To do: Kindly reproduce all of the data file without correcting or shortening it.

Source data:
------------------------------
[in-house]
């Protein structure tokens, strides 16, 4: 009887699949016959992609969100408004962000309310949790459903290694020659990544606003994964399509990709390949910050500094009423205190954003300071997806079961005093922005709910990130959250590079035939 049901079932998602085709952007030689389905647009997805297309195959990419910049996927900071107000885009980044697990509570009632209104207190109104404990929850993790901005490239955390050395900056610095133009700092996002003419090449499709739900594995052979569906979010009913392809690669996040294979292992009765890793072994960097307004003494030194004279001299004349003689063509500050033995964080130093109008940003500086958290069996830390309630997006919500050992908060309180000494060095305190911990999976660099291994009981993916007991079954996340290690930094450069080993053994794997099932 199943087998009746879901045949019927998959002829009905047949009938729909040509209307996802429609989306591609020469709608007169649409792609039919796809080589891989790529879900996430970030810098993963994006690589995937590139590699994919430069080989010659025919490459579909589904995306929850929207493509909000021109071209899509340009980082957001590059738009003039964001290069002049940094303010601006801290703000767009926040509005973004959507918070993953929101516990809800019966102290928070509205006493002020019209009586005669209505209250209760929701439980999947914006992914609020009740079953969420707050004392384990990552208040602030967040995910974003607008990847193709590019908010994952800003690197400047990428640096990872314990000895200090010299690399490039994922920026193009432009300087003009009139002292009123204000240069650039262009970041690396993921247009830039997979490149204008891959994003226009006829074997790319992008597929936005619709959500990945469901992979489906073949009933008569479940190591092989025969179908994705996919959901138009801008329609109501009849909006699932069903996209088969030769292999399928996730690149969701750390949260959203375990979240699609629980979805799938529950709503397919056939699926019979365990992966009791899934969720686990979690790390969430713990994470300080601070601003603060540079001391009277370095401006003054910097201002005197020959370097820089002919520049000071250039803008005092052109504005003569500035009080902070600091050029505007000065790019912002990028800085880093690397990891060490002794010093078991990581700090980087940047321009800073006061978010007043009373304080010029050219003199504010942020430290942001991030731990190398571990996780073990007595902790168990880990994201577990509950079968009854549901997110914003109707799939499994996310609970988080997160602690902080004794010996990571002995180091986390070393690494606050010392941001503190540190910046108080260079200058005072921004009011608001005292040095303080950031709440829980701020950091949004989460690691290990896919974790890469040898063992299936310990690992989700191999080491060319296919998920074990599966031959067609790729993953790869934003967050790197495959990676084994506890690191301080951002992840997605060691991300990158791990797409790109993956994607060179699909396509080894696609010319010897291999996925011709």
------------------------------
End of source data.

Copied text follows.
[in-house]
């Protein structure tokens, strides 16, 4: 009887699949016959992609969100408004962000309310949790459903290694020659990544606003994964399509990709390949910050500094009423205190954003300071997806079961005093922005709910990130959250590079035939 049901079932998602085709952007030689389905647009997805297309195959990419910049996927900071107000885009980044697990509570009632209104207190109104404990929850993790901005490239955390050395900056610095133009700092996002003419090449499709739900594995052979569906979010009913392809690669996040294979292992009765890793072994960097307004003494030194004279001299004349003689063509500050033995964080130093109008940003500086958290069996830390309630997006919500050992908060309180000494060095305190911990999976660099291994009981993916007991079954996340290690930094450069080993053994794997099932 199943087998009746879901045949019927998959002829009905047949009938729909040509209307996802429609989306591609020469709608007169649409792609039919796809080589891989790529879900996430970030810098993963994006690589995937590139590699994919430069080989010659025919490459579909589904995306929850929207493509909000021109071209899509340009980082957001590059738009003039964001290069002049940094303010601006801290703000767009926040509005973004959507918070993953929101516990809800019966102290928070509205006493002020019209009586005669209505209250209760929701439980999947914006992914609020009740079953969420707050004392384990990552208040602030967040995910974003607008990847193709590019908010994952800003690197400047990428640096990872314990000895200090010299690399490039994922920026193009432009300087003009009139002292009123204000240069650039262009970041690396993921247009830039997979490149204008891959994003226009006829074997790319992008597929936005619709959500990945469901992979489906073949009933008569479940190591092989025969179908994705996919959901138009801008329609109501009849909006699932069903996209088969030769292999399928996730690149969701750390949260959203375990979240699609629980979805799938529950709503397919056939699926019979365990992966009791899934969720686990979690790390969430713990994470300080601070601003603060540079001391009277370095401006003054910097201002005197020959370097820089002919520049000071250039803008005092052109504005003569500035009080902070600091050029505007000065790019912002990028800085880093690397990891060490002794010093078991990581700090980087940047321009800073006061978010007043009373304080010029050219003199504010942020430290942001991030731990190398571990996780073990007595902790168990880990994201577990509950079968009854549901997110914003109707799939499994996310609970988080997160602690902080004794010996990571002995180091986390070393690494606050010392941001503190540190910046108080260079200058005072921004009011608001005292040095303080950031709440829980701020950091949004989460690691290990896919974790890469040898063992299936310990690992989700191999080491060319296919998920074990599966031959067609790729993953790869934003967050790197495959990676084994506890690191301080951002992840997605060691991300990158791990797409790109993956994607060179699909396509080894696609010319010897291999996925011709």